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What is CQRS?

Command Query Responsibility Segregation (CQRS) is a design pattern that separates the concerns of writing data (commands) from reading data (queries). The application is separated into two distinct data models that can be independently designed and optimized to provide the best performance for both reads and writes. It is often combined with even sourcing where the commands are translated into stored events, which then asynchronously feed optimized tables for querying.

CQRS is often used in mission-critical systems where performance and scalability are critical. Because the command side is often implemented as a log of events, it can be extremely valuable in industries that are subject to auditing requirements.

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Why CQRS?

When building a data model for a system, it is usually necessary to balance the needs of both reads and writes. Most applications tend to be read-heavy so the majority of the traffic will come in the form of reads. However, optimizing for those reads often has a detrimental effect on the performance of the writes.

An Example of CQRS

In a banking system, it is common to store data as a series of transactions, essentially deposits and withdrawals. However, users tend to be more interested in the calculated balance of the account, rather than the individual transactions. When a user goes to the bank to deposit money, typically they want to see the current balance of the account after they make the deposit. They don’t really care about all of the transactions that came before. There are exceptions of course, so those transactions are important, but for the general day-to-day banking it’s the balance that is interesting.

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On the withdrawal side, whether using a bank machine, a debit machine, or even a teller, the most important thing is whether the account has the funds available to cover the transaction. Here, again, the balance is what matters, not the individual transactions.

For scenarios where the balance is needed, the ideal situation is if it is stored as a row in a table somewhere. For example, a table containing the account ID and the current balance. This would make it a very quick lookup.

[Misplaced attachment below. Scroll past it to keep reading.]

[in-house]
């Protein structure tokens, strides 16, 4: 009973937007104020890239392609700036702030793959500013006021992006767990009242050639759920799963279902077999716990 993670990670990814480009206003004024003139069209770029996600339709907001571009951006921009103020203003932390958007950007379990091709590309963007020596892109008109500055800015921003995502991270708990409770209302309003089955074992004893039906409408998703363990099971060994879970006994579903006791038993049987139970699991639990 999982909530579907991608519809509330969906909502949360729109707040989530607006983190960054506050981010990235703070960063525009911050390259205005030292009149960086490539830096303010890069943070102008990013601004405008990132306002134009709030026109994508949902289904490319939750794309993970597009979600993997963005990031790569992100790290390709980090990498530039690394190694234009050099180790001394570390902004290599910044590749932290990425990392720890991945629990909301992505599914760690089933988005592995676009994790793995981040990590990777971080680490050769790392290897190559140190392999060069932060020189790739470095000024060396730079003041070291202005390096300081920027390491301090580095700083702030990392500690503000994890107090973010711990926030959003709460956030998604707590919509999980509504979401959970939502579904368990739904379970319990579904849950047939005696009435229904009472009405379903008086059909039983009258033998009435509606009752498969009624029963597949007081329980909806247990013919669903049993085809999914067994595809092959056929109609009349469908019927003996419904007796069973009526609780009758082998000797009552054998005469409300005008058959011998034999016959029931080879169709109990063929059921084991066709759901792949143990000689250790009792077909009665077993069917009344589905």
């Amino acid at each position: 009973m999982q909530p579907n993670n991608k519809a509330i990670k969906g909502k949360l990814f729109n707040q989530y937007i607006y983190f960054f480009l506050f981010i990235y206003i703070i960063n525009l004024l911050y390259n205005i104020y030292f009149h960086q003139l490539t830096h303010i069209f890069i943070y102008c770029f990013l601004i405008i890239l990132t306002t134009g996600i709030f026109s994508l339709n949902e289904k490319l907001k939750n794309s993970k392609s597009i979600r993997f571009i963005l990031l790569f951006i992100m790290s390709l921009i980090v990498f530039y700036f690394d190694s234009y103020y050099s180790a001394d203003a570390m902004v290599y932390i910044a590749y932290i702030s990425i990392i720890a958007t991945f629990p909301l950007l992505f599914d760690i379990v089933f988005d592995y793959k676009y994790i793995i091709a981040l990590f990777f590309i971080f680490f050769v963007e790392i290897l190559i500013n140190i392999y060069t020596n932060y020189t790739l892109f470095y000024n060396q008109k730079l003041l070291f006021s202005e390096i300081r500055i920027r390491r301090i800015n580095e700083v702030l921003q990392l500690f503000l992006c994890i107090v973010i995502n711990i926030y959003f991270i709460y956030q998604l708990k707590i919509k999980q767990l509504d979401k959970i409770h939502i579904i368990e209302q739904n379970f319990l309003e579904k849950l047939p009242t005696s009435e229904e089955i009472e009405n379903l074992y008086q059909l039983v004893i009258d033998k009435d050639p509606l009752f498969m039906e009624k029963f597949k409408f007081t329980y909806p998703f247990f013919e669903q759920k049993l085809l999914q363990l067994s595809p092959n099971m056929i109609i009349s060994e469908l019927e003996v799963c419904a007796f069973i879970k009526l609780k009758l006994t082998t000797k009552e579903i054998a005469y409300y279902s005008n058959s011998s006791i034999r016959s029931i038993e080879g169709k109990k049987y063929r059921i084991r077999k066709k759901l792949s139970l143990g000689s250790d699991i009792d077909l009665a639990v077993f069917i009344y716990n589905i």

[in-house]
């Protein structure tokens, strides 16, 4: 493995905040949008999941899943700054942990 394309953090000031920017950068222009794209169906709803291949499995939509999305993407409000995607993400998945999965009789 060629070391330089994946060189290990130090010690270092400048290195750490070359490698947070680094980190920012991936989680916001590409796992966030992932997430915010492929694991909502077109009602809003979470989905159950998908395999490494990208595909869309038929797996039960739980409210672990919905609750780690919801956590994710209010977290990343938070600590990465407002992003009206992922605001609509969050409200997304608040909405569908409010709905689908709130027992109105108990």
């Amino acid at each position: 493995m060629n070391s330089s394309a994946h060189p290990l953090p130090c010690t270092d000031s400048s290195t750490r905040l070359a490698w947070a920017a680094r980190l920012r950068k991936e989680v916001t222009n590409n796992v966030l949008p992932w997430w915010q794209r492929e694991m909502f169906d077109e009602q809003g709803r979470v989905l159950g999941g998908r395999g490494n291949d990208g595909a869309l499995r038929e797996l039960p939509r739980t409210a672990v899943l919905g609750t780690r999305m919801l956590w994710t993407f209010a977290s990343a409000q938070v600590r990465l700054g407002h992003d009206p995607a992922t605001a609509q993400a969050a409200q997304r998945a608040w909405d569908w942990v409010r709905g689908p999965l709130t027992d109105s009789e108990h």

However, when performing the actual transaction, the details need to be written into the database including the date, a transaction ID, the amount, etc. The ideal way to do this would be to have a transactions table that contains a row for each transaction.

This creates a conflict. When reading data, the calculated balance is usually the desired format. When writing data, it’s better stored as individual transactions.

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Now, there are ways to accommodate both. They could both be stored in separate tables but updated in a single database transaction. This would ensure they were accurate and allow both tables to be written in the ideal way. However, transactions aren’t free. They create contention in the database which reduces the performance and scalability. We’ve made a compromise, essentially slowing down and complicating the writes to provide faster reads.

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Alternatively, the transactions could be stored without the balance. When the balance is requested, a sum can be calculated to get the result. However, this is slower than just doing a lookup in an indexed table. It compromises the speed of the reads in to accommodate the writes.

Of course, there are other possible implementations, but each implementation is making a tradeoff. It either complicates the writes to accommodate the reads, or it complicates the reads to accommodate the writes.

Command-Query Responsibility Segregation (CQRS) is designed to allow both the reads and writes to exist in their ideal format, without compromising either.

How CQRS Works

CQRS divides the system into two types of operations, commands and queries.

CQRS Commands

When a user of the system wants to modify its state, they issue a command. The commands are often processed immediately, but they can also be queued for later processing. In the banking example, these commands might be something like “DepositMoney” or “PayBill”.

CQRS Queries

Queries, on the other hand, never modify the state. They are issued to access the existing state. This could be something like “GetMostRecentTransaction” or “GetCurrentBalance”.

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Commands vs Queries

In CQRS, the system can be divided into separate data models for both commands and queries. Commands operate on something known as the write model, while queries operate on the read model. It is common to have many different read models, each looking at the data from a different perspective. This allows the system to fulfill a variety of different queries.

In the banking example, the write model would consist of a series of transactions. These transactions take the form of commands issued to the model and result in a new row being added to the transactions table. There could be a read model that would include a table of account balances. It might include another read model recording the most recent transaction.

This doesn’t necessarily solve the original problem. Each model could be stored in a separate table and they could all be updated as part of a single database transaction, but that complicates the writes and creates additional database contention.

Typically, in a CQRS system, the contention is eliminated using asynchronous updates of the read models.

Events and Event Sourcing

The most common way to perform an asynchronous update of the read models is through the use of events and event sourcing.